CheeseBarb Stuckey, author of Taste: Surprising Stories and Science About Why Food Tastes Good, shares why we think "mmm" or "eww" for certain foods, and what our preferences really mean.
Do you abhor stinky cheeses? You might be a "tolerant taster" who sports fewer tastes buds. Tolerant tasters are generally unfussy eaters, unless they happen to also have an excellent sense of smell. Then strongly scented foods like blue cheese are out of balance: The taste doesn't match up with the smell, which leads to dislike.
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Would your dream meal be french fries and ice cream? You might be a survivor of multiple ear infections, which can damage the "taste nerves." Instead of experiencing sensations like bitterness and fattiness in balance, you may perceive a more pronounced fatty sensation, making rich foods extra tempting.
Does dark chocolate remind you of coal? You could have damage to your trigeminal "touch nerve," which often happens during mouth surgery. In this case, foods that are both fatty and bitter-like chocolate-can come across as simply very bitter.
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Would you rather eat soap than cilantro? Just like color blindness, you can also be "smell blind" to various scents, which drastically affects taste. Cilantro has a very complex aroma, but cilantro haters are smell blind and just perceive soap. No wonder it tastes disgusting!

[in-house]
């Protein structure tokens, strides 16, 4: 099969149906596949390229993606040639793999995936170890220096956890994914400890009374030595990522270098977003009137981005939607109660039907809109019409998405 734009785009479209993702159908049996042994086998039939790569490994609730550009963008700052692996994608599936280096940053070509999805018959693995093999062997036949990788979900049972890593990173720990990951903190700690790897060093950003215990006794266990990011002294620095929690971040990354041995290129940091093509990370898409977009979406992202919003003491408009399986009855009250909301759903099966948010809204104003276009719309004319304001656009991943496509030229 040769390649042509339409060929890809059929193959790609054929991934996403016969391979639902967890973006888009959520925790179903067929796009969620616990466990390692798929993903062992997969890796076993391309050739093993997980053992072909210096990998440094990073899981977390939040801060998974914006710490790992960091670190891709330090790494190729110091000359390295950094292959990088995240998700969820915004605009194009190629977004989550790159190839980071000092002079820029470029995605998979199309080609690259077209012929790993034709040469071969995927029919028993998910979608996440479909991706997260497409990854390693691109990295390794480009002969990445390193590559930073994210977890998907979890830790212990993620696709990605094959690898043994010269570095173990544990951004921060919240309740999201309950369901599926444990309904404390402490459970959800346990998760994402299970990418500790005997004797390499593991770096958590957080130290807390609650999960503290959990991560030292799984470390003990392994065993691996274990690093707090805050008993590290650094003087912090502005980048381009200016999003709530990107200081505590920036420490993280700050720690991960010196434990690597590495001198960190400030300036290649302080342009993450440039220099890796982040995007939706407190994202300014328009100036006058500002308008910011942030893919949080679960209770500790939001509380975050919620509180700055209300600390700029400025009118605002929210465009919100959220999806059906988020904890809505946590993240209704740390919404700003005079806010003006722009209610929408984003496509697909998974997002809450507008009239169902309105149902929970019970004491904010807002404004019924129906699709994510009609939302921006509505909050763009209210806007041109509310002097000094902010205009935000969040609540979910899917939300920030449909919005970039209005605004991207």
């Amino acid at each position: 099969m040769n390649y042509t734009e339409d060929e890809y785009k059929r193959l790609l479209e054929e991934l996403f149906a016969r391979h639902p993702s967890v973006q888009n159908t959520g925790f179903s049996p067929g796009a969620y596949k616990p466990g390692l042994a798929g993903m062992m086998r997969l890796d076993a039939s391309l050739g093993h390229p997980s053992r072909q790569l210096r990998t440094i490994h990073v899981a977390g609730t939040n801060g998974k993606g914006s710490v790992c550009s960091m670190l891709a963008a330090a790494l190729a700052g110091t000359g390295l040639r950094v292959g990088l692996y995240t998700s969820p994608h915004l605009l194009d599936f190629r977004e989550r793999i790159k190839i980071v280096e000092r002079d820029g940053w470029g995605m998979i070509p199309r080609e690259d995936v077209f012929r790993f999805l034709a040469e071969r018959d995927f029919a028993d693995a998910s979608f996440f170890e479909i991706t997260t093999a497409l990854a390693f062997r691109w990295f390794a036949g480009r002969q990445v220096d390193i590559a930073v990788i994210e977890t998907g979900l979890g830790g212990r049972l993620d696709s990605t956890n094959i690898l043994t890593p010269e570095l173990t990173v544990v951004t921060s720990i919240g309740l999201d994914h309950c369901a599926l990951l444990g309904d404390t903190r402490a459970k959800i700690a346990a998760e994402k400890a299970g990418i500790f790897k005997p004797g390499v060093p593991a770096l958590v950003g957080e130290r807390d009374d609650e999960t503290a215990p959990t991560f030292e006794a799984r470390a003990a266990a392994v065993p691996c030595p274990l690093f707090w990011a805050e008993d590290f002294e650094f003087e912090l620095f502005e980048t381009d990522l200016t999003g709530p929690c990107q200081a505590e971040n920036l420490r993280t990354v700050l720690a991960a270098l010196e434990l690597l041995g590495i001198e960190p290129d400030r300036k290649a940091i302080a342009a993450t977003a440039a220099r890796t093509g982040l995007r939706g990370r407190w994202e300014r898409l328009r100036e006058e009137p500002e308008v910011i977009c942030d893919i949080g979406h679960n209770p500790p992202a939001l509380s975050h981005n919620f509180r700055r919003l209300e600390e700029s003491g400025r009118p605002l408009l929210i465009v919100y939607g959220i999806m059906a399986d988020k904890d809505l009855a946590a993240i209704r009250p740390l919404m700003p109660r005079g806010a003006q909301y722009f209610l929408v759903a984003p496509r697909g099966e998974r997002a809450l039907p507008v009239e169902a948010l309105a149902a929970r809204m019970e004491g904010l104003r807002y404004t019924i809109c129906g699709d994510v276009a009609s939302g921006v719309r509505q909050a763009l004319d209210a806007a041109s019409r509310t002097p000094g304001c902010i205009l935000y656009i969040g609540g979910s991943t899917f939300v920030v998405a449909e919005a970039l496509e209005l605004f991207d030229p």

Are you a saltaholic? There's a chance your mother experienced severe morning sickness while you were in utero. Because those babies were dehydrated in the womb, they seem to enjoy salt more than other newborns-and the preference can stick with them for life.
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Do you gladly eat your carrots and kale? Your mom probably did too. In a study, toddlers whose mothers had abstained from all forms of carrots during pregnancy were ambivalent about carrot-flavored cereal. But toddlers whose mothers had consumed lots of carrot juice immediately accepted the carrot cereal. It's assumed that the principles hold for foods like kale too.
Do you recoil from black coffee or broccoli? Hello, supertaster! You could be part of the 25 percent or so of the population who perceive the basic taste sensations of bitter, salt, sweet, and sour more powerfully than other people. For supertasters, bitter foods like black coffee and some vegetables come across as especially pungent and unsavory.
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Does spicy salsa set off fire alarms in your mouth?
If you have more taste buds, as supertasters do, you also have more sensitive fibers, which relay the sensation of spiciness (that is, pain!).